Free Your Voice, United Workers, and allies are confronting and defeating Energy Answers — a New York-based company with a website that claims “we are all environmentalists.” Hidden behind talk of clean energy, the company is actually in the dirty business of burning trash. The trash burning incinerator proposed for Curtis Bay would have been permitted to emit 240 pounds of mercury and 1,000 pounds of lead every year — in the city with the nation’s highest rate of air pollution related deaths. Studies have shown that burning trash emits even more climate pollution than burning coal, per unit of energy.
“Decades ago, when the tide starting turning against incineration in the U.S, and coal and oil were getting a bad rap, trash burning companies rebranded themselves as “waste-to-energy,” claiming that they can renewably produce energy from waste. But burning trash is a climate disaster, emitting high levels of greenhouse gases alongside toxic pollution,” explained Ahmina Maxey of the Global Alliance for Incinerator Alternatives (GAIA). “All across the country, companies like Energy Answers are spewing toxic pollution into communities under the guise of producing clean energy. Free Your Voice blew the whistle on this lie, and their story highlights the need to end renewable energy classification for trash incineration in state and national policies.”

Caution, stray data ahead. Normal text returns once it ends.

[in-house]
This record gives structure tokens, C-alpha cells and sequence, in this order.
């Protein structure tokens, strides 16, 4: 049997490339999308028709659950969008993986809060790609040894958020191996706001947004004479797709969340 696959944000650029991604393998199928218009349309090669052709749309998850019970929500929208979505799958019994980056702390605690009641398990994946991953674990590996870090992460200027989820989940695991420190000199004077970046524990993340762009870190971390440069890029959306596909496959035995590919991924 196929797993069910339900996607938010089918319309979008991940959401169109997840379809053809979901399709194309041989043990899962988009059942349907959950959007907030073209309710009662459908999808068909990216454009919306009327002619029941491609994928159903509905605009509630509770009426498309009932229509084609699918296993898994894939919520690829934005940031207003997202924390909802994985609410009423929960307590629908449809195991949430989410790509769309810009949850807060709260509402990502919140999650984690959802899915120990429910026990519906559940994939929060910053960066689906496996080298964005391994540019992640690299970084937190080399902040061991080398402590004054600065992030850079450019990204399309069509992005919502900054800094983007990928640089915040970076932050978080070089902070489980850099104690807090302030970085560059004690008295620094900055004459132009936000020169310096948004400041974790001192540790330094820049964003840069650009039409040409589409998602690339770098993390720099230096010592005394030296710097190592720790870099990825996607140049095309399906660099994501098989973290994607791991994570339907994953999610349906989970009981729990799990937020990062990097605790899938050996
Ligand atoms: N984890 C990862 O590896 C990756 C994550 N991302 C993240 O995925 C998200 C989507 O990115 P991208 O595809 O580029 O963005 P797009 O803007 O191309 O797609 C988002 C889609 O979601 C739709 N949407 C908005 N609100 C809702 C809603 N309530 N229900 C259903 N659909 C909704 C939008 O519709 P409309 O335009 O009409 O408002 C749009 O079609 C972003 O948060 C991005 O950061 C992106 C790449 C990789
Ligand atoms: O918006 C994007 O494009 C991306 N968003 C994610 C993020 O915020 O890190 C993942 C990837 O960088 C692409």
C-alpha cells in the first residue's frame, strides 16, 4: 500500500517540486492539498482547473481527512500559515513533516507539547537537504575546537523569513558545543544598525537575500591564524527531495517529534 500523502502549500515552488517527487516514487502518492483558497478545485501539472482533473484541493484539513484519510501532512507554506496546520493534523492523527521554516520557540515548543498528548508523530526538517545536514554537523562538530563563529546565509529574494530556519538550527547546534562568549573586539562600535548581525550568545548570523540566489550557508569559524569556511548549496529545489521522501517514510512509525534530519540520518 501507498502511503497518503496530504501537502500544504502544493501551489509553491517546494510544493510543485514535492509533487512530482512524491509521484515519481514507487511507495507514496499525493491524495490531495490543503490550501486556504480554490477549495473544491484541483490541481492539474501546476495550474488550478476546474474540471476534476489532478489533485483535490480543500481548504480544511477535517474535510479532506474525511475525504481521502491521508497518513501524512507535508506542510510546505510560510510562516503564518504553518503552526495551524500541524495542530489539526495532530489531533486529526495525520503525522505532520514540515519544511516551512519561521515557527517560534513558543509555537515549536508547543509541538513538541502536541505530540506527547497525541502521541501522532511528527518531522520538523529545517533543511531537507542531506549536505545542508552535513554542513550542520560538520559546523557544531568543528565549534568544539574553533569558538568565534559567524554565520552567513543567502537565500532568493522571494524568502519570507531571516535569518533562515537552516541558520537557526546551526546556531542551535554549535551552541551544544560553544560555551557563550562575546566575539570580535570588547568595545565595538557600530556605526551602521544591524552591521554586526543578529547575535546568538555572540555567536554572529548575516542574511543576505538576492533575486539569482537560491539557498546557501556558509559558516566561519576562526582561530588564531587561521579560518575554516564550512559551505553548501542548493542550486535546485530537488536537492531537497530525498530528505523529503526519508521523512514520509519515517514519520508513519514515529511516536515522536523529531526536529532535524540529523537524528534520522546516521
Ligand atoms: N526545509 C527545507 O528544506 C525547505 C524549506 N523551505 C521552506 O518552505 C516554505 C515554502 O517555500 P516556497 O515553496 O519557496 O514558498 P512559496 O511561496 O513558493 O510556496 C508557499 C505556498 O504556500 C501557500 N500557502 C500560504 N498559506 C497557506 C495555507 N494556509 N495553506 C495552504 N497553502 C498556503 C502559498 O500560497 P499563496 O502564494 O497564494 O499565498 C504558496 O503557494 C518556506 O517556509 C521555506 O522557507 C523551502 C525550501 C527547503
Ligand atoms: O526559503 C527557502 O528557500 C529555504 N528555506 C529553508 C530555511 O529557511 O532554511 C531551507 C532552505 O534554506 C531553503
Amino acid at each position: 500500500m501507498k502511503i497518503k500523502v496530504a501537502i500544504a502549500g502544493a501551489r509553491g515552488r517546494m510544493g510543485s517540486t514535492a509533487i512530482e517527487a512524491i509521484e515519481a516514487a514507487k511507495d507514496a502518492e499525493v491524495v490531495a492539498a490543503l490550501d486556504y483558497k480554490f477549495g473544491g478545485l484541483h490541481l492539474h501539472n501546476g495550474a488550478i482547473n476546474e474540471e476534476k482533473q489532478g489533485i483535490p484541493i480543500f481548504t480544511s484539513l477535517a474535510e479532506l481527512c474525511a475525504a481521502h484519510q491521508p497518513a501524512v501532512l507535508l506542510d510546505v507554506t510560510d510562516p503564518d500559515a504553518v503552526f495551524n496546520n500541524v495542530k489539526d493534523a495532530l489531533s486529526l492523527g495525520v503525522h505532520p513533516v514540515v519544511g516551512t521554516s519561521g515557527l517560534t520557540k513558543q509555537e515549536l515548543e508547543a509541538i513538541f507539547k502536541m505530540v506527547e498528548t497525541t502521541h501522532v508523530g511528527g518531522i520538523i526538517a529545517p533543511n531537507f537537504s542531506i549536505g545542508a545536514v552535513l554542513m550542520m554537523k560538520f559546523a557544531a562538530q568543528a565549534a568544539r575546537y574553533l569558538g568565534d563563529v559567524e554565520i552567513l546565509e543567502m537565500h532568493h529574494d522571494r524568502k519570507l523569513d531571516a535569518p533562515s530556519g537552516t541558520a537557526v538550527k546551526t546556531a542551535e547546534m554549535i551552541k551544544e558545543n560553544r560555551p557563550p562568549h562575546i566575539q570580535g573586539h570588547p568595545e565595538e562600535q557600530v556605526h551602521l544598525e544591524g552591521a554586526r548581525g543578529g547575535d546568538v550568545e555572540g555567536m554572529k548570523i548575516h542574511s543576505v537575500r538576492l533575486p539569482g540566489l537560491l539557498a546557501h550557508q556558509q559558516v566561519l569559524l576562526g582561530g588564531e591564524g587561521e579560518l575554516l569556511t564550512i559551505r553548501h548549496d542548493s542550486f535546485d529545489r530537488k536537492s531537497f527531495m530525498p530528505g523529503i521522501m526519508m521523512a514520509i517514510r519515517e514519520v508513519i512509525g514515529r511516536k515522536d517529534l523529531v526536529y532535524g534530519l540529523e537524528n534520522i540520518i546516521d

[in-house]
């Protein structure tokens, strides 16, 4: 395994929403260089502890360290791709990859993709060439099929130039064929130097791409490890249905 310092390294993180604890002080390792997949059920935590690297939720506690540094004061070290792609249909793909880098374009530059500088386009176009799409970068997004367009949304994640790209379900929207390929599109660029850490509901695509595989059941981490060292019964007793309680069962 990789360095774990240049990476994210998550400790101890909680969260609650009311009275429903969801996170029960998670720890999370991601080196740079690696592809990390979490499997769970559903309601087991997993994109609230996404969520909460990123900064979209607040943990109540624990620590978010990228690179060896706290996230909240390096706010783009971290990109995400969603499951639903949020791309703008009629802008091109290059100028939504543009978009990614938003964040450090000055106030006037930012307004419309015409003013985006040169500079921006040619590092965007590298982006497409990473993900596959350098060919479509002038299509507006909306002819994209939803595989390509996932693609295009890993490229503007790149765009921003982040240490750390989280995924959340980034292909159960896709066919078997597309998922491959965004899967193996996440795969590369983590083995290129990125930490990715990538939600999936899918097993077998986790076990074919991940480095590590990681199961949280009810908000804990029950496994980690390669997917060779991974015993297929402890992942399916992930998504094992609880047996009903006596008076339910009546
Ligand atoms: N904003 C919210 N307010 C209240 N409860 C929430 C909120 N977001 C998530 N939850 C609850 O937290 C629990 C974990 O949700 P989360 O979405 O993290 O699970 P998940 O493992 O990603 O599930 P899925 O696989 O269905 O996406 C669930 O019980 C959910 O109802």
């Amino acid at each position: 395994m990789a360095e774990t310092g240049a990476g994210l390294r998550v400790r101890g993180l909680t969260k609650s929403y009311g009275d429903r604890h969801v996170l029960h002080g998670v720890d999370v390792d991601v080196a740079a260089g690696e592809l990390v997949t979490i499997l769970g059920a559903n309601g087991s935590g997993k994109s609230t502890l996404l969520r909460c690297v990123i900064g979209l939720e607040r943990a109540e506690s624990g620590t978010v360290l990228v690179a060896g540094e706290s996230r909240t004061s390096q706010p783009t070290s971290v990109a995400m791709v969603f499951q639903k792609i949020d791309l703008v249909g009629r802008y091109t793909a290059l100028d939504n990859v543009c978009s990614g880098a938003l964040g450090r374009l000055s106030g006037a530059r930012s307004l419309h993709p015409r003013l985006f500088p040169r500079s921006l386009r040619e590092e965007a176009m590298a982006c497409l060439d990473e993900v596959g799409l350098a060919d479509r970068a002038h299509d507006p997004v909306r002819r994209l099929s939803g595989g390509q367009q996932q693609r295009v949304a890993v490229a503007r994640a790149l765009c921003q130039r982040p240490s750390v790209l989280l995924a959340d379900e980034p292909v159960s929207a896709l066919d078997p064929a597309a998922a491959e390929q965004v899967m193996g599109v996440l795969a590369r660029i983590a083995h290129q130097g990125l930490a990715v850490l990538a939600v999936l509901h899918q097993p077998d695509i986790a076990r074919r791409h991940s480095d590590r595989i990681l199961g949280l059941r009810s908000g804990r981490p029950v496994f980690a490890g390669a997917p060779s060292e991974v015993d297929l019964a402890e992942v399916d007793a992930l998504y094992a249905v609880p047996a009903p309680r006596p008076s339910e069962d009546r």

In the United States state and national waste and climate policies like the Clean Power Plan and the Non-Hazardous Secondary Material Rule classify trash burning as renewable energy renewable energy. In doing so, they allow Energy Answers and other trash burning companies to qualify for climate subsidies, meant for clean energy like wind and solar power. These subsidies offset the high costs of building an incinerator, present an enormous challenge to communities like Curtis Bay, and keep polluting facilities alive all over the country. As the Clean Power Plan describes, incinerators compete with zero waste initiatives like waste prevention, reuse, composting, and recycling.